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238. To Be Or Not To Be – w/ The Movie Palace (#199)

Hosted by Andrew Quinn and Darren Mooney, with special guest Carl Sweeney, The 250 is a (mostly) weekly trip through some of the best (and worst) movies ever made, as voted for by Internet Movie Database Users. New episodes are released every Saturday at 6pm GMT.

This time, a crossover with The Movie Palace, Ernst Lubitsch’s To Be Or Not To Be.

War rages across Europe. Hitler is on the march. In Poland, a troupe of actors find themselves cast as the most unlikely heroes in a daring mission to prevent vital intelligence from making its way to the Nazi authorities. Saving the day will require courage, guile and the ability to hit their marks.

At time of recording, it was ranked 199th on the list of the best movies of all time on the Internet Movie Database.

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Non-Review Review: Disobedience

Disobedience is the statistical mean derived from its premise, filtered through the lens of modern awards fare.

Disobedience is the story of two women trapped within the Orthodox Jewish community in contemporary (or close to contemporary) London. Ronit Krushka returns home upon receiving word of her father’s death. Her return shocks the community, which is still recovering from the scandal of her departure years earlier. Ronit arrives to discover that her old friend Esti and her cousin Dovid have married in her absence, Ronit’s return serving to stoke old tensions and poke at still-healing wounds within the community.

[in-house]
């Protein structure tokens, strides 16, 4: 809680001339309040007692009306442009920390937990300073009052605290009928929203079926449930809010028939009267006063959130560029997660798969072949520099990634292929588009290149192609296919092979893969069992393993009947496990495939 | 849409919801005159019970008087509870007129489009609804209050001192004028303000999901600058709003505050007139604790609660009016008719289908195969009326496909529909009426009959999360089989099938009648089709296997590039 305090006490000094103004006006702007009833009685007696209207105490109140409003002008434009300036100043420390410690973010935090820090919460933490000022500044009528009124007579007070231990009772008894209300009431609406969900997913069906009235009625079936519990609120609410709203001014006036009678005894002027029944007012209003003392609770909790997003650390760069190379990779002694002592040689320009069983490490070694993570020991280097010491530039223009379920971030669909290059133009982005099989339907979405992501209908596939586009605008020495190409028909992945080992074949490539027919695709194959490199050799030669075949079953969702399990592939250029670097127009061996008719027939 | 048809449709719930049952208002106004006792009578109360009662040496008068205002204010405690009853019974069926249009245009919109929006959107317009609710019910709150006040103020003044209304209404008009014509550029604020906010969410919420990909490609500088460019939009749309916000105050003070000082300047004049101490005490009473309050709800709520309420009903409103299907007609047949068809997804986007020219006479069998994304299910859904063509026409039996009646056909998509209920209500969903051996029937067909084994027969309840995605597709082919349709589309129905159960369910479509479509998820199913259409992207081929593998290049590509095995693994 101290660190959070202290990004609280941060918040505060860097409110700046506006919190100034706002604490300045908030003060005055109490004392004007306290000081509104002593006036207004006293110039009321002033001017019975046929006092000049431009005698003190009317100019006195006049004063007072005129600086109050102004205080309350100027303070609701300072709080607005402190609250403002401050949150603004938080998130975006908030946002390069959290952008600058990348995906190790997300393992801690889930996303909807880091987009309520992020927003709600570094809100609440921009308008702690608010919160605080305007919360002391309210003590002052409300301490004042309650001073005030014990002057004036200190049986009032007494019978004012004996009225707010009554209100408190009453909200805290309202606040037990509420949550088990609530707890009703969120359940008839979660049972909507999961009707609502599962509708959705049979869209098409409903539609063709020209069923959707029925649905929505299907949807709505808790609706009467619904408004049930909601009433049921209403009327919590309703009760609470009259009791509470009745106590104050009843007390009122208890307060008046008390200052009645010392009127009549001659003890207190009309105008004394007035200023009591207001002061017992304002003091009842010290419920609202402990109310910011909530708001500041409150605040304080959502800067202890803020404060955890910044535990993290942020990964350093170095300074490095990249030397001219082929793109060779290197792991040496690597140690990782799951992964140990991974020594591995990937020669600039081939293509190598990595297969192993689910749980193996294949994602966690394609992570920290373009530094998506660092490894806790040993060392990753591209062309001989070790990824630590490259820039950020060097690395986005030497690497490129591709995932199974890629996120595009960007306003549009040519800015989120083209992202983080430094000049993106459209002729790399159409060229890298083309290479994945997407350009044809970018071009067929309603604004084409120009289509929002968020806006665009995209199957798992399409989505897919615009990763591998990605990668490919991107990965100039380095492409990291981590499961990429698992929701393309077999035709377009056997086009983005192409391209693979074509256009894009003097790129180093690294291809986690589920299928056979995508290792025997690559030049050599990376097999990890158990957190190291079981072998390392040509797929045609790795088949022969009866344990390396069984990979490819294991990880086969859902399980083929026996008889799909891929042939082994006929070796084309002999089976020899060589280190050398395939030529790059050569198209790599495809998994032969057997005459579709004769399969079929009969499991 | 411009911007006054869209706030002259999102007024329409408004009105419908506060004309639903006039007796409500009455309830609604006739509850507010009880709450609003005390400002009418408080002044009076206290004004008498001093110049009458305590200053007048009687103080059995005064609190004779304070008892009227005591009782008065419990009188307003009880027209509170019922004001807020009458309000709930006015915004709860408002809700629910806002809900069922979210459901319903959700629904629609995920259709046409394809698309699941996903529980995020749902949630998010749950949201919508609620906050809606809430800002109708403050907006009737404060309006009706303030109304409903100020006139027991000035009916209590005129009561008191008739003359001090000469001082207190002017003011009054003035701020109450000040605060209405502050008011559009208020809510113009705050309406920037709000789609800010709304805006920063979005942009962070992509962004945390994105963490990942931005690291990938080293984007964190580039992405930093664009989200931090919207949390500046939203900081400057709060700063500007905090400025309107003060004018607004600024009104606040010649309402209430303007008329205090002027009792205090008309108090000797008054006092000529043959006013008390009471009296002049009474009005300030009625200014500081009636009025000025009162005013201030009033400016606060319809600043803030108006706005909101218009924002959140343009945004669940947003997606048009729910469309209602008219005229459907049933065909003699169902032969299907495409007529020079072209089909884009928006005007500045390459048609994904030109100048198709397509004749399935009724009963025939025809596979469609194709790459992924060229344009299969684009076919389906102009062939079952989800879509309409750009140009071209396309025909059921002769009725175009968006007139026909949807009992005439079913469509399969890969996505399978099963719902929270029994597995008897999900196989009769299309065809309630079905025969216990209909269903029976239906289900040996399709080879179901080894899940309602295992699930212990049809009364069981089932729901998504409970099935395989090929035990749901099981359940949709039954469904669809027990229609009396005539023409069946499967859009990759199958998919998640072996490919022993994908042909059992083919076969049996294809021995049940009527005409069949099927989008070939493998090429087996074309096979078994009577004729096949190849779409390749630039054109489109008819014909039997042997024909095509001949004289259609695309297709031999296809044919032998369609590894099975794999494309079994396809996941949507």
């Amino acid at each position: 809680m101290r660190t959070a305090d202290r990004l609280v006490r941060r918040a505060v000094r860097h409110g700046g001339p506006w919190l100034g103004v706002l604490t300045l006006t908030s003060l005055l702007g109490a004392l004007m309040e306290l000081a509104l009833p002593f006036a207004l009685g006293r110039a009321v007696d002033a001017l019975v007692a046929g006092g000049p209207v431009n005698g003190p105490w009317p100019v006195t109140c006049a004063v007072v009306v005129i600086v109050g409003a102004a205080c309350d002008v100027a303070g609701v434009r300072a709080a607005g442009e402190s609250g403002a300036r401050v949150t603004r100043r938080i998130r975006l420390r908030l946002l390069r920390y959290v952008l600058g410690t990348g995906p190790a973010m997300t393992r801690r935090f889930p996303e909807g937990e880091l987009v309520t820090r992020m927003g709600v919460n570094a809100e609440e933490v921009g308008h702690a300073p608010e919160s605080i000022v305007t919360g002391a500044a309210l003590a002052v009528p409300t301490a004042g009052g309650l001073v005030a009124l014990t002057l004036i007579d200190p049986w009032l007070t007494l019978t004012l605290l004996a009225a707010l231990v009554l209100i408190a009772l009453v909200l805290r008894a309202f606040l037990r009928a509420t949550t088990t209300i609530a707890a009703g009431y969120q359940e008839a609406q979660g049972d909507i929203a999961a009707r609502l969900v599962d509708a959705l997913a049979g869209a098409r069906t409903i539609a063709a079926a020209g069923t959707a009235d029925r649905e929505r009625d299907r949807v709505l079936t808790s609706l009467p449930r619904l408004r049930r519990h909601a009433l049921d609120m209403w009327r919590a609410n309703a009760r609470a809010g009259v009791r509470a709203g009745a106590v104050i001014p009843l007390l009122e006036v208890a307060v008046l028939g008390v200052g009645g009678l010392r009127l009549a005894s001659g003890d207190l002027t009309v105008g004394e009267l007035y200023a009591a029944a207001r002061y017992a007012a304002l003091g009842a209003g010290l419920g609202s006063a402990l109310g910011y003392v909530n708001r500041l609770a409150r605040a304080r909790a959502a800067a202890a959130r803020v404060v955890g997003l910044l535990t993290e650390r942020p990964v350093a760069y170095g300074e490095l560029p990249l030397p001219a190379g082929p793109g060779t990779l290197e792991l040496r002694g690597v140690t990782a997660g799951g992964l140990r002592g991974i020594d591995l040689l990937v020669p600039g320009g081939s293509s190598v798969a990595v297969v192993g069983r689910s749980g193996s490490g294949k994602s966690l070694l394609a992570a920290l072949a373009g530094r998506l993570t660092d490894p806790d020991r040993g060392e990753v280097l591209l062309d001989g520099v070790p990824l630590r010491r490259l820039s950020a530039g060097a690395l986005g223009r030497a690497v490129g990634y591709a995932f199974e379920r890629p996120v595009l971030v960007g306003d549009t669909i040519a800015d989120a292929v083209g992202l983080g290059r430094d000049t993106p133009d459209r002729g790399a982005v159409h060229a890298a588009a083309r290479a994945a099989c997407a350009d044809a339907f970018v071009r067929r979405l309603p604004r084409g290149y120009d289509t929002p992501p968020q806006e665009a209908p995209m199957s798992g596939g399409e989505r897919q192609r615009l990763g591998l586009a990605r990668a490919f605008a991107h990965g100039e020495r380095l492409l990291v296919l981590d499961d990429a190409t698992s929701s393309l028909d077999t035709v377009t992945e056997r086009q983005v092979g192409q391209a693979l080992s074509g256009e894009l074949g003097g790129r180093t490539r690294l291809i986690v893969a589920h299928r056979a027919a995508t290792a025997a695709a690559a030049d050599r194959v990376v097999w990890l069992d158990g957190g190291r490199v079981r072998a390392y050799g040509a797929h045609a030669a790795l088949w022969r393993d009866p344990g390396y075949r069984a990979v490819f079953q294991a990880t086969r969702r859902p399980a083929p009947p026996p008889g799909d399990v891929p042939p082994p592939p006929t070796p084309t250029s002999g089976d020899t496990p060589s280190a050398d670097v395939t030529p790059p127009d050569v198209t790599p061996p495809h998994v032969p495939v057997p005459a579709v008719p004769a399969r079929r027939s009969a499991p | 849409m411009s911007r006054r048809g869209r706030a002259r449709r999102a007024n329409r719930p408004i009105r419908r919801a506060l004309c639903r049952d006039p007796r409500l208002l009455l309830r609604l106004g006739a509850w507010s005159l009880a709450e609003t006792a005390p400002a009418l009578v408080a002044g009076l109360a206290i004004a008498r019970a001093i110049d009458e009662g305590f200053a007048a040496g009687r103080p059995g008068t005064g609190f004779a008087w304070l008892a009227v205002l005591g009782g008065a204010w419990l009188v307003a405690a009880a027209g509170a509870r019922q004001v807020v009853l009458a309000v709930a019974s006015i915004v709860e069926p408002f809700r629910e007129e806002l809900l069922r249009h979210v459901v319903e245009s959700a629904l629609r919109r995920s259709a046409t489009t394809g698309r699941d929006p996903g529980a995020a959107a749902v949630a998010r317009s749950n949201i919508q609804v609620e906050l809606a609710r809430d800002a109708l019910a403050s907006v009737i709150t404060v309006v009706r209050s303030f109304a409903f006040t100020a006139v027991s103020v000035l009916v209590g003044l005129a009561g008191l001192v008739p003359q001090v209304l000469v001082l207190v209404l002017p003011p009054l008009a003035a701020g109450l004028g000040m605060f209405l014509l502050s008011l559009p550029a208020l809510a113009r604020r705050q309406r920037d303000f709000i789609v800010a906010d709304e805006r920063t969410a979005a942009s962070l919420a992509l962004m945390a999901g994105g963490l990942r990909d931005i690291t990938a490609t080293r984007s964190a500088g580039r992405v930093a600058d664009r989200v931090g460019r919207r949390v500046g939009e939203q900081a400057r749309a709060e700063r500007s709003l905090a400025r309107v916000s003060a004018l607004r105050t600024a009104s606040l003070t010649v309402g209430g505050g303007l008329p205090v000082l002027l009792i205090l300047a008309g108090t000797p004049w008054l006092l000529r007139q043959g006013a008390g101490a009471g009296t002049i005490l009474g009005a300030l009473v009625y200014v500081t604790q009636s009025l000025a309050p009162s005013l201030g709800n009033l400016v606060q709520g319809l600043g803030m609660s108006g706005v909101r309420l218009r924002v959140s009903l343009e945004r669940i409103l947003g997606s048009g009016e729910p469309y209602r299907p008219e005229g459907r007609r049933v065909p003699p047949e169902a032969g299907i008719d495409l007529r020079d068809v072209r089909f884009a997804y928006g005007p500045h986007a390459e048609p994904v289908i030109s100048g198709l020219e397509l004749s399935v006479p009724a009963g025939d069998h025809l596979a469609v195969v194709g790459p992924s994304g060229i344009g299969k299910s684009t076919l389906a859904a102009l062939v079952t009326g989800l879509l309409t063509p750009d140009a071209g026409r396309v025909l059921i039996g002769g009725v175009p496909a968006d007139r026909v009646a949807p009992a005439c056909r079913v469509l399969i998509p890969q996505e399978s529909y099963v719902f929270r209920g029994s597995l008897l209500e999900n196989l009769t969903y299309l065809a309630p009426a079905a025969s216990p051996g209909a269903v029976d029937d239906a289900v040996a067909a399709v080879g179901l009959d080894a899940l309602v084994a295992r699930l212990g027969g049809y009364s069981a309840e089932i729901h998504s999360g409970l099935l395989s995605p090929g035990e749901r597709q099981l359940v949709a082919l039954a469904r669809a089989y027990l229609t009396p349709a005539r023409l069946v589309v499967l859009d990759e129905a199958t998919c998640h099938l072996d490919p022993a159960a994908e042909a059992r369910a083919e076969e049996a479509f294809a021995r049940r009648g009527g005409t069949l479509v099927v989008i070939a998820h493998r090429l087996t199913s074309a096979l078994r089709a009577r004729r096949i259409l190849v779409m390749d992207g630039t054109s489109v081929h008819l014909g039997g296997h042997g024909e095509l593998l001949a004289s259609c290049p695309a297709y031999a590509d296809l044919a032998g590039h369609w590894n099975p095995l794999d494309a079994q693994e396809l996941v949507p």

Rachels’ Vice.

Disobedience is an adaptation of Naomi Alderman’s novel, and is very much an archetypal example of contemporary prestigious drama. Disobedience is effectively a delivery method for a set of striking performances from its leading triptych, but is also largely anemic; this is a movie that confuses inertia for profundity and lethargy for restraint. Disobedience is populated by characters who seem more comfortable talking around things rather than about them. There is undoubtedly an argument to be made about such an approach seeming naturalistic, but here is largely dull.

Disobedience seems afraid of its central tensions, wary of navigate a minefield that it has chosen for itself. The result is a movie that feels largely ornate. It has a great cast and some big ideas, but never seems to know quite what to do with either.

Touching reunion.

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The X-Files – Kaddish (Review)

This February and March, we’re taking a trip back in time to review the fourth season of The X-Files and the first season of Millennium.

Kaddish is the last solo script that Howard Gordon wrote for The X-Files.

The writer would remain part of the writing staff until the end of the fourth season, contributing to scripts like Unrequited or Zero Sum. However, Kaddish would be the last script credited to Howard Gordon alone. So Gordon does not quite get the clean farewell that Darin Morgan got with Jose Chung’s “From Outer Space” or that Glen Morgan and Howard Wong received with Never Again. Instead, Howard Gordon remains a pretty significant presence on the show even after writing his final solo script.

The word made flesh...

The word made flesh…

Nevertheless, Kaddish is packed with a lot of the images and themes associated with Gordon’s work. As with Fresh Bones or Teliko, it is a horror story set within a distinct ethnic community. As with Firewalker or Død Kälm or Grotesque, there is an element of body horror at play. As with Lazarus or Born Again, this is essentially a supernatural revenge story. Kaddish offers a distilled collection of the tropes and signifiers that Gordon helped to define for The X-Files, making it an appropriate final script for the writer.

It helps that Kaddish is a surprisingly sweet and thoughtful little horror story.

The outside looking in...

The outside looking in…

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